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IDP helps educate Supreme Court of risk to immigrant domestic violence survivors of overbroad reading of a federal criminal law provision

On December 23, 2013, the Immigrant Defense Project joined with other immigrant rights’ organizations in filing an amici curiae brief before the U.S. Supreme Court in U.S. v. Castleman. In that criminal case, the federal government is asking the Court to adopt a broad reading of the “misdemeanor crime of domestic violence” predicate crime provision at issue that would include even state misdemeanors that cover nonviolent conduct.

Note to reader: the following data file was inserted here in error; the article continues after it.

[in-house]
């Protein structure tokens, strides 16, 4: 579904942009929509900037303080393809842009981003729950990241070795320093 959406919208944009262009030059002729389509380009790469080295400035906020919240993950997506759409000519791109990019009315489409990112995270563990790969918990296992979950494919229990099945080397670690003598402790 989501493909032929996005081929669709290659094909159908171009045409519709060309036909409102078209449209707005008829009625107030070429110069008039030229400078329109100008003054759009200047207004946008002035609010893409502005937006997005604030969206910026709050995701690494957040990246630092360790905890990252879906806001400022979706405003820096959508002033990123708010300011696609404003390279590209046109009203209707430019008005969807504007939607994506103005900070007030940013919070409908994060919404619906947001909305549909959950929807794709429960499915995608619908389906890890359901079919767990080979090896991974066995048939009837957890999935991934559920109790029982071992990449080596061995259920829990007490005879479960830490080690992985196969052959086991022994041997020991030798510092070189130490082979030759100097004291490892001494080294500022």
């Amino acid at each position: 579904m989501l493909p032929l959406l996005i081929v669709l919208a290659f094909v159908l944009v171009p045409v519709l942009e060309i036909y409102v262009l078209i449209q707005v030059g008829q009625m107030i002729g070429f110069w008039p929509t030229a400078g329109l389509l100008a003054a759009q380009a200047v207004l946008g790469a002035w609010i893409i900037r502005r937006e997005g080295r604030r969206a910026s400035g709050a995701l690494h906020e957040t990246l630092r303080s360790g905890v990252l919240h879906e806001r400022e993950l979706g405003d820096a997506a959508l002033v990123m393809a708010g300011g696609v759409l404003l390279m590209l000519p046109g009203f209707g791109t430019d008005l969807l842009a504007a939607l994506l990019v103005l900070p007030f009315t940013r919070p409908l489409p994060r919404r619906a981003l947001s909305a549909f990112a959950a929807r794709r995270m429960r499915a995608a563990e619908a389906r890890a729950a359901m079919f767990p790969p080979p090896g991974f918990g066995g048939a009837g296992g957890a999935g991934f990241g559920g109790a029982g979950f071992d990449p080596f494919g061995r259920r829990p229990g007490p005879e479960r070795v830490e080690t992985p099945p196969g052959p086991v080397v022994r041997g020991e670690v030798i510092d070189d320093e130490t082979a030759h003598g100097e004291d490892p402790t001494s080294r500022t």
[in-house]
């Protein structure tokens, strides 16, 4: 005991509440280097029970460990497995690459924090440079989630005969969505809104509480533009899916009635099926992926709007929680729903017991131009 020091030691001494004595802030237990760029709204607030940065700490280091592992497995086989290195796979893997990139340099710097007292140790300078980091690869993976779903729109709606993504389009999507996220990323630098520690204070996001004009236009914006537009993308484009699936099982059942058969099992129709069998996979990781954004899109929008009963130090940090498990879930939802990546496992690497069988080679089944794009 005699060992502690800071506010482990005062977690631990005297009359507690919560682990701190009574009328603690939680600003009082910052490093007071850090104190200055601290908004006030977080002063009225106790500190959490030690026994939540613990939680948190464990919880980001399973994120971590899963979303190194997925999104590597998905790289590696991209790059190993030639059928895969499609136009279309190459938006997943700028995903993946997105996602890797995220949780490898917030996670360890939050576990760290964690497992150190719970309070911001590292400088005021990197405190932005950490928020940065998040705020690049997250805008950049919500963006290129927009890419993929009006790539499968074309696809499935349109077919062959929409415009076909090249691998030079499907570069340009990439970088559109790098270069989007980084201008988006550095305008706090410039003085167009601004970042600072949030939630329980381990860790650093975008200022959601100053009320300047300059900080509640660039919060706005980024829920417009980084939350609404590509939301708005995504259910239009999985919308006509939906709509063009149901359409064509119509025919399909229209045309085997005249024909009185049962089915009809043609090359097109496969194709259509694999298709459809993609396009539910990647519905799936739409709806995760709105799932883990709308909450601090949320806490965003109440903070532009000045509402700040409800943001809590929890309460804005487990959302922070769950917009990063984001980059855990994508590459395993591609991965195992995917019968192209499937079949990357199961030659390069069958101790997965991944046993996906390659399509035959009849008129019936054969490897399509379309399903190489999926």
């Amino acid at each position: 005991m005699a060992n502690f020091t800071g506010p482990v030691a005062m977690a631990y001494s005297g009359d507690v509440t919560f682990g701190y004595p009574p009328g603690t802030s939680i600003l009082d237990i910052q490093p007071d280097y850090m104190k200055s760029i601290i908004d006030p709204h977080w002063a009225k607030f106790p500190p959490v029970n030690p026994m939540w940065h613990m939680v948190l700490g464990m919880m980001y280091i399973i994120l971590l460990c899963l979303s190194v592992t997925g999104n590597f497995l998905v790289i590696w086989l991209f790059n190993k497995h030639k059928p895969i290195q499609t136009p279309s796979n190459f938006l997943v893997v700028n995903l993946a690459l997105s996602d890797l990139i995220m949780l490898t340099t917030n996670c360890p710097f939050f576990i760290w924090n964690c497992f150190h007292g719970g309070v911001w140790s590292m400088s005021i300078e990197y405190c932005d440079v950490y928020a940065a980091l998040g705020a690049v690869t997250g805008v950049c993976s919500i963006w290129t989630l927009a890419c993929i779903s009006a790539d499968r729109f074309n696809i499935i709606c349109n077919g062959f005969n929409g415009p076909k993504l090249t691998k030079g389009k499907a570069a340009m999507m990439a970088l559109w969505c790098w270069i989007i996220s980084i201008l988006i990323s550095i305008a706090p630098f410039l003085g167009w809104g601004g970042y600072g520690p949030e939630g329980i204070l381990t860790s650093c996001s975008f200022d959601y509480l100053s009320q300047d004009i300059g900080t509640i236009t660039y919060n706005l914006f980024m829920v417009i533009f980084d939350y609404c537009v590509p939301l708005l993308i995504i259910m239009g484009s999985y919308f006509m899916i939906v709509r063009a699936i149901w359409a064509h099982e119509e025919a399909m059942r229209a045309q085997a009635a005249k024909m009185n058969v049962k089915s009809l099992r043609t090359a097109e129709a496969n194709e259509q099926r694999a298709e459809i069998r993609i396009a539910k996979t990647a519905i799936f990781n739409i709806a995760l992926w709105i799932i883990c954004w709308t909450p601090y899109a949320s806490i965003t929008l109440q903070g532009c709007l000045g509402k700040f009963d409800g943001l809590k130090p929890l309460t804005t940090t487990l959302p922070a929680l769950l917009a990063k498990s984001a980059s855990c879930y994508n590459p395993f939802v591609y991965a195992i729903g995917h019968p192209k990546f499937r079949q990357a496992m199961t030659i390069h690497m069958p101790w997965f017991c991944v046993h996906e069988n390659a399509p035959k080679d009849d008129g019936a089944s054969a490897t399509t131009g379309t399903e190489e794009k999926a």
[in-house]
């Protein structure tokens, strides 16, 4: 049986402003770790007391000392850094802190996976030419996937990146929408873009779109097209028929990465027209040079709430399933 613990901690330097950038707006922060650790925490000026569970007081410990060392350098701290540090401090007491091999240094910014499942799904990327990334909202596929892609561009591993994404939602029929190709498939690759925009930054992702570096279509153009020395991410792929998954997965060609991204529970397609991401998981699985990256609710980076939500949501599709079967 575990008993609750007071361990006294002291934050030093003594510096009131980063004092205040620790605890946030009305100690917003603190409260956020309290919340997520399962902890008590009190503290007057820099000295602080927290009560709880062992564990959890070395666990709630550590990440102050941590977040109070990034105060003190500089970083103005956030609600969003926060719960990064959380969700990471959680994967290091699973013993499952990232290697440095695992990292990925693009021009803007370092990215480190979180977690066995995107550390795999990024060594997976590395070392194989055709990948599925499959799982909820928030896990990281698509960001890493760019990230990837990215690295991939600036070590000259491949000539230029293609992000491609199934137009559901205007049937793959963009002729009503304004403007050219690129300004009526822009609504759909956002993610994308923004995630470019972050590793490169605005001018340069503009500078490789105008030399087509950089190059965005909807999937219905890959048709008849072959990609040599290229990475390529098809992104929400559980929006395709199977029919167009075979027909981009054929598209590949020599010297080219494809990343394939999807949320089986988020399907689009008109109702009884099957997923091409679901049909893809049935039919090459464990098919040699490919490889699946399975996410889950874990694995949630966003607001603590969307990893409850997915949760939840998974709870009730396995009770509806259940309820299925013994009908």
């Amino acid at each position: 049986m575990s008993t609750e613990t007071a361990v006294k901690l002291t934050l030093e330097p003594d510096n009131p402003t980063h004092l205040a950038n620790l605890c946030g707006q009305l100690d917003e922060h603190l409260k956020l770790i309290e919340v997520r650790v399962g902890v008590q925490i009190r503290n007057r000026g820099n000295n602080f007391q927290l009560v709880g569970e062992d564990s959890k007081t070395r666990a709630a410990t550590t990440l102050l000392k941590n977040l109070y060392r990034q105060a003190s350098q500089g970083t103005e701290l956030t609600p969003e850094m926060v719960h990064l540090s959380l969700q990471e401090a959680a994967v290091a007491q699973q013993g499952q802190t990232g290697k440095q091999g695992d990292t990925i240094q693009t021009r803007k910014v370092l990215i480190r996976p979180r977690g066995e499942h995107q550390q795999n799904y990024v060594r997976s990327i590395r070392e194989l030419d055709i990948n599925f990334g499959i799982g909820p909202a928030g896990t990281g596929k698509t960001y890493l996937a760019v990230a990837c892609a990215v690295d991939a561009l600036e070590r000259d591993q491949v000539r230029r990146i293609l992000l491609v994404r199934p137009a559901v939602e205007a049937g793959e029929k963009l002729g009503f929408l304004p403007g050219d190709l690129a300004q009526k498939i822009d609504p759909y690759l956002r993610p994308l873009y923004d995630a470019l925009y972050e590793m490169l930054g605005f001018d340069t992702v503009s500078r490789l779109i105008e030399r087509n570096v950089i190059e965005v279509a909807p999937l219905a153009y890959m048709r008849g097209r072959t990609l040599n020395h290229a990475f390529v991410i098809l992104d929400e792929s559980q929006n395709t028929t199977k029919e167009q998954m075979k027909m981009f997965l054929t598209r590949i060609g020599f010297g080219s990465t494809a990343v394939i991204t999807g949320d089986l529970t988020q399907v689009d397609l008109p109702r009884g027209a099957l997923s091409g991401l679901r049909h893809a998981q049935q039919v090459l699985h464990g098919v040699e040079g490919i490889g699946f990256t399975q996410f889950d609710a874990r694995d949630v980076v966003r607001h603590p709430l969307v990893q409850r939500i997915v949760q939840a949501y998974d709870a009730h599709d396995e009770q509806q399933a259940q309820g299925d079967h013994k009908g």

The amici brief, drafted by renowned immigration lawyer Ira Kurzban and the law firm of Kurzban, Kurzban, Weinger, Tetzeli & Pratt, urges the Court to consider the immigration law implications of the government’s reading, which it points out could lead to unintended broad applications of the similarly defined “crime of domestic violence” and “crime of violence” immigration law deportability provisions that could ensnare even domestic violence survivors.

The brief urges the Court to reject the government’s broad interpretation so as to avoid these unintended deportation consequences for domestic violence survivors and their family members convicted of low-level state offenses.

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